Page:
Professor Xavier is the heart and soul of the X-Men franchise. Prior to this film, James McAvoy’s likable and personable portrayal has truly solidified him in his predecessor’s (Patrick Stewart) more than formidable shoes. Unfortunately, the script doesn’t support this. In this movie, Xavier has apparently forgotten exactly what makes him likable. Even the characters around Xavier see this, but this film doesn’t seem to be in on the message. As everything comes to its inevitable conclusion, Xavier ends up feeling like the narrative weak point. The once authoritative, likable and familiar head of the X-Men becomes starkly passive, yet seems set on imprinting his perspective on that story. It is he is who wants to define Phoenix’s actions, it is he who must justify what he did to her as a child, and above all it is he who decides she must be forgiven. Jean doesn’t need to be forgiven.
Dark Phoenix brings some really interesting undertones of a growing sense of feminism within the franchise. With the presence of the naturally strong-willed Jennifer Lawrence, Sophie Turner and the fierce Jessica Chastain, it’s only natural. And ultimately, it is the strength of the female characters which dominates this movie. Whether it is the relationship shared between Raven (Lawrence) and Phoenix, or the quirky persona exploration of the (criminally underutilized) Jessica Chastain, there’s a lot here to like.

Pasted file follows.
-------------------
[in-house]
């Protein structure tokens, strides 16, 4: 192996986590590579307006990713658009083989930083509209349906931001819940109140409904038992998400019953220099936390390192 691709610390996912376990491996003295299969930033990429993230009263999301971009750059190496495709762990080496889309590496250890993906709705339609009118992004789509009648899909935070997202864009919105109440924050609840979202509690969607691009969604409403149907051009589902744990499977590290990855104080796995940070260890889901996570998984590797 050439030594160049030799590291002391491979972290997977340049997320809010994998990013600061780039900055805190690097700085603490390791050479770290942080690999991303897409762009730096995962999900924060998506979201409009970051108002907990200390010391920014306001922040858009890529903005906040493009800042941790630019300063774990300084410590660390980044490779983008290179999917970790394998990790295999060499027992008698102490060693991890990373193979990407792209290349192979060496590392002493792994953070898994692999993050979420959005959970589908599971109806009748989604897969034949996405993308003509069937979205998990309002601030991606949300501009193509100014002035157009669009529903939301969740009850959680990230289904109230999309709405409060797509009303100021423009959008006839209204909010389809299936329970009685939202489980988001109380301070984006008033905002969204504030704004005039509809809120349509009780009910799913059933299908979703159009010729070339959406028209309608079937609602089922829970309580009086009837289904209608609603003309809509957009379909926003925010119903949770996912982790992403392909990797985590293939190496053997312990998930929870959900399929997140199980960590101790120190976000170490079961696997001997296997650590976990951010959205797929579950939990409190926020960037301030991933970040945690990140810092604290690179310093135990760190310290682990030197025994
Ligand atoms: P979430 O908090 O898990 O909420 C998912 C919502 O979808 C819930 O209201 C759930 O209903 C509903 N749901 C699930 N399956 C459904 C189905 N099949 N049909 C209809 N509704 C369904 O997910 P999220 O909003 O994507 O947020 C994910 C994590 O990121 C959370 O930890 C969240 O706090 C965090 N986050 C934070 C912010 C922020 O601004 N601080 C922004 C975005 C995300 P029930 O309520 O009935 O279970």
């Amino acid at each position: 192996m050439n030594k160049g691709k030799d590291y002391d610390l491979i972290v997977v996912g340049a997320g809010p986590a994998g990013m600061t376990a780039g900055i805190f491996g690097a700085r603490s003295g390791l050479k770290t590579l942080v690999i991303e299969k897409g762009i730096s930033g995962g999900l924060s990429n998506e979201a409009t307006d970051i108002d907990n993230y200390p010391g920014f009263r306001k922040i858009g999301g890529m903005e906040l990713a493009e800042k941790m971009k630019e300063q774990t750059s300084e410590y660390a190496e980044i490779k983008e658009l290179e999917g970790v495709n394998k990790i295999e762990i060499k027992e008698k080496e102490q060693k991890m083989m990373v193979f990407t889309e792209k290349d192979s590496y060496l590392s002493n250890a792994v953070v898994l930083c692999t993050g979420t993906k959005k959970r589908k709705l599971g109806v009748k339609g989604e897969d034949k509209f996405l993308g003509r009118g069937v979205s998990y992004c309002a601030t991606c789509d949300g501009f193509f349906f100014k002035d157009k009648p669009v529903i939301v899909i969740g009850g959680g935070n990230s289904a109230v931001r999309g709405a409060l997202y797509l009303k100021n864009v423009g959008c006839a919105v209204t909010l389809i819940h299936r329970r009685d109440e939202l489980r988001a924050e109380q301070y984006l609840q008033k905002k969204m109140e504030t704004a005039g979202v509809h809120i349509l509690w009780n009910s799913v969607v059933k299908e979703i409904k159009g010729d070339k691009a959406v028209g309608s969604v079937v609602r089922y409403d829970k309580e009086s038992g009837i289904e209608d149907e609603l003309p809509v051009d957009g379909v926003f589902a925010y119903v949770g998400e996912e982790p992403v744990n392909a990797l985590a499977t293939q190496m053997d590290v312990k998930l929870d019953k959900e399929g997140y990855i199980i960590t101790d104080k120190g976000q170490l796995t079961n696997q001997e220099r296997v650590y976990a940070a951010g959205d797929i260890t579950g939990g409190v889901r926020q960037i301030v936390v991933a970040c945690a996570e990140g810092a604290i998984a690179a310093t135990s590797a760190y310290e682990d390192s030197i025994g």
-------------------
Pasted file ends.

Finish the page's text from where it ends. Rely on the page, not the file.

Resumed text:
There’s an interesting shift in Dark Phoenix, which is summed up best by Raven when she suggests the group should be called “X-Women”. The ladies shine the brightest in the movie. Whether it is the presence of Jennifer Lawrence, Sophie Turner or Alexandra Shipp as Storm, the ladies are far more memorable than their masculine counterparts. They are fierce, active and above all feel true to themselves.
The main point where the ladies struggle is in the portrayal of Vuk (Chastain). While the actress gives a traditionally dominating performance, there is little script depth to support her antagonist. Her character’s name is so rarely given that it required an IMDB look-up to write this review, and at times, she seems only needed for delivering exposition. If you have Jessica Chastain in your movie, use her for crying out loud! She is not a plot device.